This is the core argument of a tentative manuscript of mine, at the moment. The main idea is that bio-political notions of race and gender were central to the construction of the aleksandrinke’s identity both in the Primorska and in the cosmopolitan society they inhabited in Egypt. On one side, they were sexualized as much as they were Orientalized. Orientalist conceptions about Levantine relaxed morals and deceptiveness factored in the construction of the aleksandrinstvo as a threat to the emerging Slovenian nation because of the identification of femininity with the repository of a people’s bio-political potential coupled with the perceived dangers of unsupervised female mobility. On the other side of the Mediterranean, interestingly, the aleksandrinke, often extolled as models of feminine virtues, were thoroughly racialized and domesticized. Their whiteness, sound rural background and religiosity were inscribed into the making of local elites to the effect of turning them into a status symbol for a self-made comprador elite aspiring to establish its credential as a hegemonic group vis-à-vis age-old European national bourgeoisies and differentiate themselves from local subjects.

7- Do you know of similar Italian / Slovenian women work migrations to other centres of the Middle East such as Beirut, Aleppo etc.?

No, this was a quite peculiar and distinct phenomenon.

8- Presumably all these women were single when they went out to Egypt. Do you know if they mostly married in Egypt or returned to their native villages to start families later? Can you trace individuals across these migrations?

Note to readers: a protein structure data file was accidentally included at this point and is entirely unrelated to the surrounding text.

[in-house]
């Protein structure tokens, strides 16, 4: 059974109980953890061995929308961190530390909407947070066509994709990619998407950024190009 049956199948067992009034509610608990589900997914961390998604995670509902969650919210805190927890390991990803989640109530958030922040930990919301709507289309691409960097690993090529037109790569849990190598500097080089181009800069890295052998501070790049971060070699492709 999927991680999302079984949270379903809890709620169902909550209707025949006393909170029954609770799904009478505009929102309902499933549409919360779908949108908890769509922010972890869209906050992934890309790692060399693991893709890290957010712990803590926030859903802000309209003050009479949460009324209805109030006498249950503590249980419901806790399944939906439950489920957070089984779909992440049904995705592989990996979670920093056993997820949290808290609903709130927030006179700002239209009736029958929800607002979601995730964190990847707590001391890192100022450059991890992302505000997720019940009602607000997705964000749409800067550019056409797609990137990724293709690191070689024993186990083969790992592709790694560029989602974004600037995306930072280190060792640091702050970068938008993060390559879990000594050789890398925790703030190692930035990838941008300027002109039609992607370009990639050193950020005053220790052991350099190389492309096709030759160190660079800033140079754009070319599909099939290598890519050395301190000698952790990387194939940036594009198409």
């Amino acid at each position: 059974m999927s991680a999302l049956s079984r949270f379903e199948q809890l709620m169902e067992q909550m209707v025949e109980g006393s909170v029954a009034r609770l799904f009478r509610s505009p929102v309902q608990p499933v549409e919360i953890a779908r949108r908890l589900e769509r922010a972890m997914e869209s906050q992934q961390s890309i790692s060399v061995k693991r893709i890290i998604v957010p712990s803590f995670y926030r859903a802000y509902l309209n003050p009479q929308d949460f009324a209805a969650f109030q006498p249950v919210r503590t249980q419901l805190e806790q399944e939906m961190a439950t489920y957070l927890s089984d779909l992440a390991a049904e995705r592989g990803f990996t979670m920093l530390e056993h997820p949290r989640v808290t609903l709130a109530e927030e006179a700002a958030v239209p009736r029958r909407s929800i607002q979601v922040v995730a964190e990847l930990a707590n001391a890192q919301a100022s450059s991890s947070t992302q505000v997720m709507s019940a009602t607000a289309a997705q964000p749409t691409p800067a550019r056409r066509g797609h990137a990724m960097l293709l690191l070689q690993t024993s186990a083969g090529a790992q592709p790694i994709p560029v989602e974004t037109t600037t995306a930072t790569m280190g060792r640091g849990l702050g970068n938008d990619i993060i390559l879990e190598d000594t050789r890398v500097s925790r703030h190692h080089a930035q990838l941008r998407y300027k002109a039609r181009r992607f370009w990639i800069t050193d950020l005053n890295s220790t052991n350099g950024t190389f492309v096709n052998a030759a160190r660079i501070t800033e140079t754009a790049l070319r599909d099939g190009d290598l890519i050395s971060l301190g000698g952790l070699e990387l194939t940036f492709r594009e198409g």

Actually some of them were single and migrated in order to collect the money for their bala, dowry. Many were married, though, and did back and forth in between pregnancies. This constitutes the origin of the archetype of the aleksandrinka as a wet- nurse, which came to overpower any other representation of the aleksandrinstvo, despite the fact that empirical evidence demonstrates that only a tiny fraction of alekandrinke at any time worked as wet nurses. The majority of aleksandrinke were working as nannies or chamber maids, they were not breast feeding the children they were taking care of. The emphasis on lactaction, which marks the hypersexualization of the Aleksandrinsto, was part of the rethorical stigma surrounding this phenomenon in Slovenia.

9- Did some of these women went on to run their own small businesses in Egypt or do you think the society there would have been too closed for them for such ventures?

In fact many aleksandrinke got married in Egypt, both to Egyptians or other resident of foreign nationalities, and established themselves there permanently. Most of testimonies I collected pointed out to the fact that once they married former governesses or nannies became housekeeper and stayed at home, taking care of their families, although clearly this can’t be generalized.

10- You have conducted researched and published findings on the history of prostitution in Cairo particularly in the early 20th century. Were some of these ‘fallen women’ from this Italian migrant background? Were there benevolent organisations to help single women from this community?